When the last of the eas­ily won gold ran out in the 1930s, the town de­clined fur­ther and by the 1980s, it had be­come New Zealand’s small­est bor­ough.

How­ever Naseby was far from fin­ished. Al­most for­got­ten for decades, the old wooden Vic­to­rian build­ings re­mained in re­mark­ably good con­di­tion, a com­bi­na­tion of the hot dry sum­mers and frosty win­ters that min­imised rot and the fact that no­body was knock­ing any­thing down to make way for fresh de­vel­op­ment.

TO­DAY NASEBY’S VERY ORIG­I­NAL his­toric build­ings de­fine the town­ship and a cul­ture of preser­va­tion and restora­tion has taken the place of be­nign ne­glect. Dirt cheap, well pre­served old cot­tages be­came ‘get aways’ and Naseby was re­born. To­day the town’s motto is ‘Naseby - 2000 feet above worry level!’ and you don’t have to be here long to dis­cover that it is in­deed a won­der­fully re­laxed place.

Adding to the gen­eral charm of Naseby is the ex­ten­sive sur­round­ing for­est, the first trees of which were planted in 1899. For­est is a rel­a­tively rare thing on the mostly empty plains of the Man­iototo and it re­mains a sig­nif­i­cant part of Naseby’s at­trac­tion. The town­ship is nes­tled into the edges of the for­est which has be­come a ma­jor draw for bik­ers and walk­ers. Al­though pri­vately owned, much of it is ac­ces­si­ble to the pub­lic and one par­tic­u­larly pop­u­lar track fol­lows the fi­nal stretch of the Mount Ida wa­ter race, an easy level path suit­able for all ages and fit­ness lev­els.

More ad­ven­tur­ous bik­ers can ac­cess over 50 kilo­me­tres of ad­di­tional track run­ning through the 500 hectares of Oregon, Dou­glas fir, Larch, and Cor­si­can pine that now cover what was the sluiced ground of the gold­fields. Th­ese tracks have earned the rep­u­ta­tion among moun­tain bik­ers as be­ing the very best in New Zealand with many fast down­hill sec­tions and nat­u­ral berms to chal­lenge the most skilled rid­ers.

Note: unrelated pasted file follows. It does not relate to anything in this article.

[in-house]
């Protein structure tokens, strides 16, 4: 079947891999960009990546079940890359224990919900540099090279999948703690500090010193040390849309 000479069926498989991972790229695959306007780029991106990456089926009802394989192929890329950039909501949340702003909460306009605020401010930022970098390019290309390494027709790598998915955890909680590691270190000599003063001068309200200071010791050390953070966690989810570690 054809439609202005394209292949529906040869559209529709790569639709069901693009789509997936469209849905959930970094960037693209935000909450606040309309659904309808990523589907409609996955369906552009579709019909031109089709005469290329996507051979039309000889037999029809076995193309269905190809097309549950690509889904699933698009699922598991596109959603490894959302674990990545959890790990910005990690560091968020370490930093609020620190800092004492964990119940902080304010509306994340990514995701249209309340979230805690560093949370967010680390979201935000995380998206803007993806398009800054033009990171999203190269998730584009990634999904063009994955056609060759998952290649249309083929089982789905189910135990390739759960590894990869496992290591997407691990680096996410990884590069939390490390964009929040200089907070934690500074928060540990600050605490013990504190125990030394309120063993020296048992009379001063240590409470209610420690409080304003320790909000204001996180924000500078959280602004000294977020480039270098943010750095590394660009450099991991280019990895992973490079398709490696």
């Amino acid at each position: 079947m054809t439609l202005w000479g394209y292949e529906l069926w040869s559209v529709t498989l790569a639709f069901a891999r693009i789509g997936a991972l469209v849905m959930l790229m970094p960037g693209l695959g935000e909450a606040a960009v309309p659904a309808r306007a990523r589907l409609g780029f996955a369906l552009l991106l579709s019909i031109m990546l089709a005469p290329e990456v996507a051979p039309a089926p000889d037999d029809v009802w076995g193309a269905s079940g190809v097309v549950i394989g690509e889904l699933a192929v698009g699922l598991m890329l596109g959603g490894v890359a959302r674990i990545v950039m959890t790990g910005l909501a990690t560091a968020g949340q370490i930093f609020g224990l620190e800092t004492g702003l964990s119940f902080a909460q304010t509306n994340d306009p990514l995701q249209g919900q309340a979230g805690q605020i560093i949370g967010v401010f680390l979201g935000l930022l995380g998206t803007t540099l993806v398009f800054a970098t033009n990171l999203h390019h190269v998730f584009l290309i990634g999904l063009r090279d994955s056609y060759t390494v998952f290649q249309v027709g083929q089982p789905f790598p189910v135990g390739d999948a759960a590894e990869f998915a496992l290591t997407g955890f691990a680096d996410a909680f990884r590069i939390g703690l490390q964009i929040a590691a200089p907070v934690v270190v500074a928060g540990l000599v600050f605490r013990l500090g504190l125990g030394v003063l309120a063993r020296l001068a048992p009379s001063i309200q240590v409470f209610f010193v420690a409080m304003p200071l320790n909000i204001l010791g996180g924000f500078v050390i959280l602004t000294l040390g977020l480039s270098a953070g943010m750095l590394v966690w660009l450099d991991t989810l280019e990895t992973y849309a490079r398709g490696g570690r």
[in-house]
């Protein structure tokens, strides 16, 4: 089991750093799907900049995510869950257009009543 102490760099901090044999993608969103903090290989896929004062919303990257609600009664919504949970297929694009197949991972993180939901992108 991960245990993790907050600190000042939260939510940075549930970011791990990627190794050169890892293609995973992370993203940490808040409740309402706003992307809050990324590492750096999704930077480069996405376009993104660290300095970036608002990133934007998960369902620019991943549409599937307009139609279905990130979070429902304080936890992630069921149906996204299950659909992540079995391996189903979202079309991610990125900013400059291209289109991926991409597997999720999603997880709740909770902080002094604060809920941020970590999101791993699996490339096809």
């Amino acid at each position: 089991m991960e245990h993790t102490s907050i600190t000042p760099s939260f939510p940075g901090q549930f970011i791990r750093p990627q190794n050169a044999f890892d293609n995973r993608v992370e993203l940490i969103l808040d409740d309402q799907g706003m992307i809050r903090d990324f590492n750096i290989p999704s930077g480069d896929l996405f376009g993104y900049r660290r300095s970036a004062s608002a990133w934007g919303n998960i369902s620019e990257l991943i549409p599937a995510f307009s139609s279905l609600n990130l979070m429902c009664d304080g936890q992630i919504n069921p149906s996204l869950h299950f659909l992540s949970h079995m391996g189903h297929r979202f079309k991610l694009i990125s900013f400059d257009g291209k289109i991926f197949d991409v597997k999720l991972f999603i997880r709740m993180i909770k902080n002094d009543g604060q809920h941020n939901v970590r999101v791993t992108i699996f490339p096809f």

Heath Lunn, the man in charge of op­er­a­tions and plan­ning for the forestry com­pany that owns ‘Ernslaw One’ is him­self a keen cy­clist and hopes to soon open a fur­ther 50 kilo­me­tres of rid­ing track. The for­est, which cov­ers some two and a half thou­sand hectares in to­tal, is man­aged sus­tain­ably and there is a pro­gramme to breed New Zealand’s na­tive fresh wa­ter cray­fish in the for­est’s fire ponds for com­mer­cial har­vest. The for­est is also home to a grow­ing pop­u­la­tion of the Karearea, New Zealand’s en­dan­gered na­tive fal­con.

Also hid­den away in the for­est, are two dams of­fer­ing ex­cel­lent trout fish­ing. One of them, Coal­pit dam, is es­pe­cially pop­u­lar for fam­ily out­ings due to its easy ac­cess and shal­low wa­ter that is suit­able for chil­dren to swim in. Al­though it would take an es­pe­cially hardy soul to dip a toe in any­thing but dur­ing the height of sum­mer, it is open for fish­ing all year and is reg­u­larly topped up with fish by Fish and Game Otago.

In fact the lakes, rivers and dams around Naseby are known for the num­bers of fish that live in them and some are so heav­ily pop­u­lated there is no daily limit. Hunt­ing is also a pop­u­lar past time with large num­bers of red deer, pigs, rab­bits, hares, possums, duck and other wa­ter fowl to take a pot at.

Dur­ing the sum­mer there is a swim­ming dam in town that is filled

each year from the wa­ter race. Lo­cated up the hill, op­po­site the camp­ing ground, there’s a shal­low end for young chil­dren and a deep hole with a div­ing board at the other. It was empty when I was there but the at­mos­phere was quite un­like any­thing I have ever en­coun­tered else­where in this coun­try. It was rather like some­thing out of Amer­ica back in the fifties and it was easy to imag­ine pic­nick­ing fam­i­lies loung­ing on the grass in high sum­mer as chil­dren splashed about. It was spe­cial.

Those seek­ing a bit of lo­cal ‘colour’ can pur­chase a gold pan from the Naseby In­for­ma­tion Cen­tre and most of the wa­ter­ways will still re­ward a pa­tient prospec­tor with the glit­ter of fine al­lu­vial gold among the gravel. It’s easy to imag­ine those min­ers of old, work­ing qui­etly along lonely streams, per­haps dream­ing of homes far away.

The gold min­ers who founded Naseby did come from all four cor­ners of the world and when it was gone they mostly moved on. Like much of Otago many of those who re­mained to set­tle the area were of Scot­tish de­scent.

Whereas hun­gry min­ers may have been driven to hunt or fish for food, the Scots farm­ers and small busi­ness­men who carved out more per­ma­nent lives here were able to in­dulge it for the love of the sport. Fish­ing and shoot­ing were not the only sports they res­ur­rected in the new coun­try and one of them has since put Naseby on the global map.